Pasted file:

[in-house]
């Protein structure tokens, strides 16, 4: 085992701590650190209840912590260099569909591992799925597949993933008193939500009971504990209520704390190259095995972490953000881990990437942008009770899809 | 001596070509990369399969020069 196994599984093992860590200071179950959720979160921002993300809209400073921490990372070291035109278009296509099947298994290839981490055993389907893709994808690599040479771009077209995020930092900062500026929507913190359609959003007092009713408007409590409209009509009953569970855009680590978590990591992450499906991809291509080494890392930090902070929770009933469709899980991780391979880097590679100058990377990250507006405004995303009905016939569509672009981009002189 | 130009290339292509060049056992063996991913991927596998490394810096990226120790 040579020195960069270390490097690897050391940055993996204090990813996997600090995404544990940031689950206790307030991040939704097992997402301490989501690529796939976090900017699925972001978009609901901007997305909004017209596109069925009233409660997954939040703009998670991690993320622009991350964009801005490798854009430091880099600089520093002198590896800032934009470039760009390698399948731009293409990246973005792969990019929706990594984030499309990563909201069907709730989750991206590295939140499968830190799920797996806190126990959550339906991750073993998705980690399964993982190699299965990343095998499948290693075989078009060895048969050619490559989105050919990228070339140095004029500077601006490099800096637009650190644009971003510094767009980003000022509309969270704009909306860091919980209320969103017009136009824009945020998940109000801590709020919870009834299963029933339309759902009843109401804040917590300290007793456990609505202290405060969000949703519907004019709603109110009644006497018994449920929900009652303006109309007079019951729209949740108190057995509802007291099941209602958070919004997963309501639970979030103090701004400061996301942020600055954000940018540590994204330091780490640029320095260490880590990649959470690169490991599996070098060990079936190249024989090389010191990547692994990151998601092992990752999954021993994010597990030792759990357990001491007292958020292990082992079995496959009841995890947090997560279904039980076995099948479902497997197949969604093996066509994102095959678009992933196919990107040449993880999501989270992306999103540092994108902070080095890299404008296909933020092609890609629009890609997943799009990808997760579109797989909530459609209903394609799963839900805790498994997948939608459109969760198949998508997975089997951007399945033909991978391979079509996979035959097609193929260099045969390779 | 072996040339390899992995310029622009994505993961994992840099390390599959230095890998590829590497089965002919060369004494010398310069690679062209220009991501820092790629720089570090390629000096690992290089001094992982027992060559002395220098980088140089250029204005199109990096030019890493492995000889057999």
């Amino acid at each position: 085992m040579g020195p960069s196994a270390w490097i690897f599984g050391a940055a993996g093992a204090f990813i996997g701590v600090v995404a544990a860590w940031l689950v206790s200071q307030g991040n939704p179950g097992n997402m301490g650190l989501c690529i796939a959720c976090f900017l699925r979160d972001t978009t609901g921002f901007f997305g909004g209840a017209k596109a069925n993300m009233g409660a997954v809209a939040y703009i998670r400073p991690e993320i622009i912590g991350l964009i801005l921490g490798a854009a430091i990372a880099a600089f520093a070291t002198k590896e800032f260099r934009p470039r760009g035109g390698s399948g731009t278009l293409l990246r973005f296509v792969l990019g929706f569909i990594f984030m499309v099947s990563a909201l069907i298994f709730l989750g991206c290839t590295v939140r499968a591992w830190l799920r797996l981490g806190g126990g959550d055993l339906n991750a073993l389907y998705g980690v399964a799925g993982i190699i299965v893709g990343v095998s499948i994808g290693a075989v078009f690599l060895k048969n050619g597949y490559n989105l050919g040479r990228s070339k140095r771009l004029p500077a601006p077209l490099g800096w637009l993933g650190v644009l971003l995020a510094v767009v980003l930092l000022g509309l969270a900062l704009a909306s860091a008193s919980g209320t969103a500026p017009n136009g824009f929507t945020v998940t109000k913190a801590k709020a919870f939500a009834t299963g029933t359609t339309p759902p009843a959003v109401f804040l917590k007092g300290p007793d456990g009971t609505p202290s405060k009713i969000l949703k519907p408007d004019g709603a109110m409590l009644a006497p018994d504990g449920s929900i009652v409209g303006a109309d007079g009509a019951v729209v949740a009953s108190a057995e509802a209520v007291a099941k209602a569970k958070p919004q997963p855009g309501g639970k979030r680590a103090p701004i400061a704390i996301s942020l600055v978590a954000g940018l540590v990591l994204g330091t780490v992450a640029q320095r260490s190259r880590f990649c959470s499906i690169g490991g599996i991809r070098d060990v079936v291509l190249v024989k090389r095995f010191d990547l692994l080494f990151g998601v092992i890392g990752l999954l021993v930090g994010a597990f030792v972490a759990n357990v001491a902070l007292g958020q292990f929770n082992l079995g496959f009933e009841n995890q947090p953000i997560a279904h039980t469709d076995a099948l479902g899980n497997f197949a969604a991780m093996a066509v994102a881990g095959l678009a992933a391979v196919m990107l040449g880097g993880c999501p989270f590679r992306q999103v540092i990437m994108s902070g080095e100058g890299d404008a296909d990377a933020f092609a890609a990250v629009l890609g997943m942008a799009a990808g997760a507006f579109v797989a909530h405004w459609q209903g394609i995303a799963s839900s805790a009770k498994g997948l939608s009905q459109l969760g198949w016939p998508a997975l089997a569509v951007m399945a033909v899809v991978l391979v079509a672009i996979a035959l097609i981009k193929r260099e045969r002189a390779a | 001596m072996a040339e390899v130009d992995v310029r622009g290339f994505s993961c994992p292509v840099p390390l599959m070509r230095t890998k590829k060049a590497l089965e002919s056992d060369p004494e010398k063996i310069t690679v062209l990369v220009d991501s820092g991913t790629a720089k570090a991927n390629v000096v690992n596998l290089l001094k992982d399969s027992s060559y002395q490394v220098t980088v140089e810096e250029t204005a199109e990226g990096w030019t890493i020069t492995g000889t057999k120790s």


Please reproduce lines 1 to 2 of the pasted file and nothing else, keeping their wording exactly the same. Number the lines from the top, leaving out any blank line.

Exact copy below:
[in-house]
């Protein structure tokens, strides 16, 4: 085992701590650190209840912590260099569909591992799925597949993933008193939500009971504990209520704390190259095995972490953000881990990437942008009770899809 | 001596070509990369399969020069 196994599984093992860590200071179950959720979160921002993300809209400073921490990372070291035109278009296509099947298994290839981490055993389907893709994808690599040479771009077209995020930092900062500026929507913190359609959003007092009713408007409590409209009509009953569970855009680590978590990591992450499906991809291509080494890392930090902070929770009933469709899980991780391979880097590679100058990377990250507006405004995303009905016939569509672009981009002189 | 130009290339292509060049056992063996991913991927596998490394810096990226120790 040579020195960069270390490097690897050391940055993996204090990813996997600090995404544990940031689950206790307030991040939704097992997402301490989501690529796939976090900017699925972001978009609901901007997305909004017209596109069925009233409660997954939040703009998670991690993320622009991350964009801005490798854009430091880099600089520093002198590896800032934009470039760009390698399948731009293409990246973005792969990019929706990594984030499309990563909201069907709730989750991206590295939140499968830190799920797996806190126990959550339906991750073993998705980690399964993982190699299965990343095998499948290693075989078009060895048969050619490559989105050919990228070339140095004029500077601006490099800096637009650190644009971003510094767009980003000022509309969270704009909306860091919980209320969103017009136009824009945020998940109000801590709020919870009834299963029933339309759902009843109401804040917590300290007793456990609505202290405060969000949703519907004019709603109110009644006497018994449920929900009652303006109309007079019951729209949740108190057995509802007291099941209602958070919004997963309501639970979030103090701004400061996301942020600055954000940018540590994204330091780490640029320095260490880590990649959470690169490991599996070098060990079936190249024989090389010191990547692994990151998601092992990752999954021993994010597990030792759990357990001491007292958020292990082992079995496959009841995890947090997560279904039980076995099948479902497997197949969604093996066509994102095959678009992933196919990107040449993880999501989270992306999103540092994108902070080095890299404008296909933020092609890609629009890609997943799009990808997760579109797989909530459609209903394609799963839900805790498994997948939608459109969760198949998508997975089997951007399945033909991978391979079509996979035959097609193929260099045969390779 | 072996040339390899992995310029622009994505993961994992840099390390599959230095890998590829590497089965002919060369004494010398310069690679062209220009991501820092790629720089570090390629000096690992290089001094992982027992060559002395220098980088140089250029204005199109990096030019890493492995000889057999």